# Nonlinear differential equation with absolute value

I am looking to solve the following nonlinear differential equation:

$$y'(t) = |y(t)| + \cos(t),$$ for all $t$ in $[0,4]$ with $y(0) = -1.5$.

I am really confused on how to approach it because of the absolute value.

## 2 Answers

At initial point, $y<0$ thus $|y|=-y$ and the equation is: $$y'(t)=-y(t)+\cos(t)\quad\text{with}\quad y(0)=-\frac32$$ You will find : $$y(t)=-2e^{-t}+\frac12(\sin(t)+\cos(t)) \tag 1$$ which is valid insofar $y<0$ , that is $-2e^{-t}+\frac12(\sin(t)+\cos(t))<0$.

The first root is $t_1\simeq 1.0854188...$ (from numerical calculus).

After, $y$ is positive, $|y|=y$ and the equation becomes : $$y'(t)=y(t)+\cos(t)\quad\text{with}\quad y(t_1)=0$$ You solve it and find : $$y(t)=\frac12 e^{t-t_1}\left(\cos(t_1)-\sin(t_1) \right)+\frac12(\sin(t)-\cos(t)) \tag 2$$ which is valid insofar $y>0$ , that is $\frac12 e^{t-t_1}\left(\cos(t_1)-\sin(t_1) \right)+\frac12(\sin(t)-\cos(t))>0$.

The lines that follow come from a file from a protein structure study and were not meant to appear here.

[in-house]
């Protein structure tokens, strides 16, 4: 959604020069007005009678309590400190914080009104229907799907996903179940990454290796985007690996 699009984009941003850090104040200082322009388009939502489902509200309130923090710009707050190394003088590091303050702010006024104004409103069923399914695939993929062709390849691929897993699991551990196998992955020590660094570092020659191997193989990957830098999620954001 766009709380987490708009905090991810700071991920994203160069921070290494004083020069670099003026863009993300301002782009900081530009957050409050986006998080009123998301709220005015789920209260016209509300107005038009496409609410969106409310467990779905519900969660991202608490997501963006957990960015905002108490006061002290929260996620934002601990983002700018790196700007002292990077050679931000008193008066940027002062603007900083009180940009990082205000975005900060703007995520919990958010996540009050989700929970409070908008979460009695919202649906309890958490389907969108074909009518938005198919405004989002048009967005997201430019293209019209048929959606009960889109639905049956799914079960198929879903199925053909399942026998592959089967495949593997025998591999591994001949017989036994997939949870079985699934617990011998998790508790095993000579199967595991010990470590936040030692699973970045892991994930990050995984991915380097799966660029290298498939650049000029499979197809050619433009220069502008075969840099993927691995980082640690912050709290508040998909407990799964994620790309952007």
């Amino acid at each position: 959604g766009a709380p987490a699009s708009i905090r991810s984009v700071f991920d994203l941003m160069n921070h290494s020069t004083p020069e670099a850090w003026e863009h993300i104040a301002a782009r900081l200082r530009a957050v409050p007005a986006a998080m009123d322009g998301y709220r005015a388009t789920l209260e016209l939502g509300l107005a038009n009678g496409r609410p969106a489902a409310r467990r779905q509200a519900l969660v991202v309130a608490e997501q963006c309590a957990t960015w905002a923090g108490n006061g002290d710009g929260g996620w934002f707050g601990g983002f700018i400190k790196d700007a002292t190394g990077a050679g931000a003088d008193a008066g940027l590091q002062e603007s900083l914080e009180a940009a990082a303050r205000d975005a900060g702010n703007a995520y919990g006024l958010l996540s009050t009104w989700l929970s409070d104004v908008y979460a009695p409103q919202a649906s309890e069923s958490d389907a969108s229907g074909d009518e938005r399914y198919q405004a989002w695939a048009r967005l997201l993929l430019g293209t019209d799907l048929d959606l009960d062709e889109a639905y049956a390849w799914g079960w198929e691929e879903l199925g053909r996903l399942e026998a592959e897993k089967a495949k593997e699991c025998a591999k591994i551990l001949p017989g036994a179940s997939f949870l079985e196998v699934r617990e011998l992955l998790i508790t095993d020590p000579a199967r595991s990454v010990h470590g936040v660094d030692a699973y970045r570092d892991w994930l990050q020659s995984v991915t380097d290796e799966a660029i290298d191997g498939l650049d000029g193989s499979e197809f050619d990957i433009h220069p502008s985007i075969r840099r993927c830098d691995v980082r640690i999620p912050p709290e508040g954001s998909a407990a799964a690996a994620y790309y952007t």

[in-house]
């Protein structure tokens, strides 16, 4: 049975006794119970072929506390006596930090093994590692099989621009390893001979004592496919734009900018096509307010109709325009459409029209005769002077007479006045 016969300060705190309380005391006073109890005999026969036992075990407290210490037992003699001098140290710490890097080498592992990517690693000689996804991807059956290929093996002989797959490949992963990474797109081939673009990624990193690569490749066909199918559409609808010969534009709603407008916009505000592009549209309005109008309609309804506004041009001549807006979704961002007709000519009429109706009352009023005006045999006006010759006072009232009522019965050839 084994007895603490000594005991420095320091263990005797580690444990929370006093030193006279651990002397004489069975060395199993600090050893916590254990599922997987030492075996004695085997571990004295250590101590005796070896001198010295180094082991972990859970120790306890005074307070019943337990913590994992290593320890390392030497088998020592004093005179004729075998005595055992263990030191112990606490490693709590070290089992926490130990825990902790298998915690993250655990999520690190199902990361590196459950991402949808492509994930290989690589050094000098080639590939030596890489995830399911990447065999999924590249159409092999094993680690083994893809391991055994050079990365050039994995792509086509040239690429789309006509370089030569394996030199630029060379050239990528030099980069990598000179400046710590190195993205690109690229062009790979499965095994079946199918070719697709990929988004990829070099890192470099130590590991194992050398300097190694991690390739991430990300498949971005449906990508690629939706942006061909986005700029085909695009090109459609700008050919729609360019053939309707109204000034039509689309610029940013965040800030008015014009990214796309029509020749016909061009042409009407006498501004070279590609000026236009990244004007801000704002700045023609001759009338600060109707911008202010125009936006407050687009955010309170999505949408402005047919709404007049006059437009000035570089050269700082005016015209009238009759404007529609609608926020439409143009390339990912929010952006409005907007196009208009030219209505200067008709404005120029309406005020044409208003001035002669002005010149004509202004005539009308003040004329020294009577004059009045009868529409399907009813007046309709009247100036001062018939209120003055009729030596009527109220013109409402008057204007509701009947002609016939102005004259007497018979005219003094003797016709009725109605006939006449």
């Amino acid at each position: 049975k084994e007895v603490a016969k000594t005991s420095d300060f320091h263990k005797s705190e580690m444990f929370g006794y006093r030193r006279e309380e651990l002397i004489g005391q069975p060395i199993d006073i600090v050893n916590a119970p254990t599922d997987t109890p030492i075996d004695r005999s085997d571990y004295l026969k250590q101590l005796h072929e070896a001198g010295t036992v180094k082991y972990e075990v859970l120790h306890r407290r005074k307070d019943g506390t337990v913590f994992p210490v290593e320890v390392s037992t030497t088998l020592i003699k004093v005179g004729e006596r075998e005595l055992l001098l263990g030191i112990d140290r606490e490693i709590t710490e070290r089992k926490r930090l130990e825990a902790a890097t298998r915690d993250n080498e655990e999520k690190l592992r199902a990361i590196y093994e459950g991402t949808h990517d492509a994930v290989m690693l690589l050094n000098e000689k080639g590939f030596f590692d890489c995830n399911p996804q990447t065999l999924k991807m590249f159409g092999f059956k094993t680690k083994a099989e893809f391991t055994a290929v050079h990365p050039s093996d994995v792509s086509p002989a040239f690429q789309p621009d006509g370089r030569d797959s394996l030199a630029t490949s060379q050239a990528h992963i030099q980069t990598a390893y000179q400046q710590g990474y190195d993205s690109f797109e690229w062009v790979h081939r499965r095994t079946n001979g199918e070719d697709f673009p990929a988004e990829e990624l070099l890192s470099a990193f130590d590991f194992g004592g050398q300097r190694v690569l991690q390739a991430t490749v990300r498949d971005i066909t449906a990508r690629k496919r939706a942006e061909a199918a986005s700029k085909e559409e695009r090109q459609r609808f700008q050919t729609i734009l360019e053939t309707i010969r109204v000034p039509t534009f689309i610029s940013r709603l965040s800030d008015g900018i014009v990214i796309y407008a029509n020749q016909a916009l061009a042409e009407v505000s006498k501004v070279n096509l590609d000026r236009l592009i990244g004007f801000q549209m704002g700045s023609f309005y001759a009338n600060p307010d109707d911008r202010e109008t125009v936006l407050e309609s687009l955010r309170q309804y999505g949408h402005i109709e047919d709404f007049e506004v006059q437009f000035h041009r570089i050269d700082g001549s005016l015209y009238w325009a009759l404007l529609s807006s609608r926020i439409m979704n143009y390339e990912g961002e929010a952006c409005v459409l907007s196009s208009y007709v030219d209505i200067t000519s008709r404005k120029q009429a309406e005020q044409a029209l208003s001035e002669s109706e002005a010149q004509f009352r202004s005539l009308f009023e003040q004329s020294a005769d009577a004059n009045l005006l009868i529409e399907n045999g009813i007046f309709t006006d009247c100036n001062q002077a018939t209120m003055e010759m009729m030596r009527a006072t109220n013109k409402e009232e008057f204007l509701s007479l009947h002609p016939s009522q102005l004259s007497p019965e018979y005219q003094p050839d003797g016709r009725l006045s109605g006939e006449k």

The first root for $t>t_1$ is $t_2\simeq 2.302952...$ (again from numerical calculus).

After, $y$ is negative again and the equation becomes : $$y'(t)=-y(t)+\cos(t)\quad\text{with}\quad y(t_2)=0$$ You solve it and find : $$y(t)=-\frac12 e^{t_2-t}\left(\cos(t_2)+\sin(t_2)\right)+\frac12(\sin(t)+\cos(t)) \tag 3$$ which is valid insofar $y<0$. The next root $t_3\simeq 5.49996...$ is larger than $4$, outside the specified range of study. So we don't go further.

In summary, the solution for all $t$ in [0,4] is : $$\begin{cases} \text{Eq.}1\quad\text{ in }\quad 0\leq t\leq t_1 \\ \text{Eq.}2\quad\text{ in }\quad t_1\leq t\leq t_2 \\ \text{Eq.}3\quad\text{ in }\quad t_2\leq t\leq 4 \end{cases}$$ Since $y(0)=-1.5$ and $y$ is continuous the $y(t)$ have to be negative in some interval $[0, m]$ for some $m>0,$ thus in this interval the function $y$ must satisfy the equation $$y' =-y +\cos t$$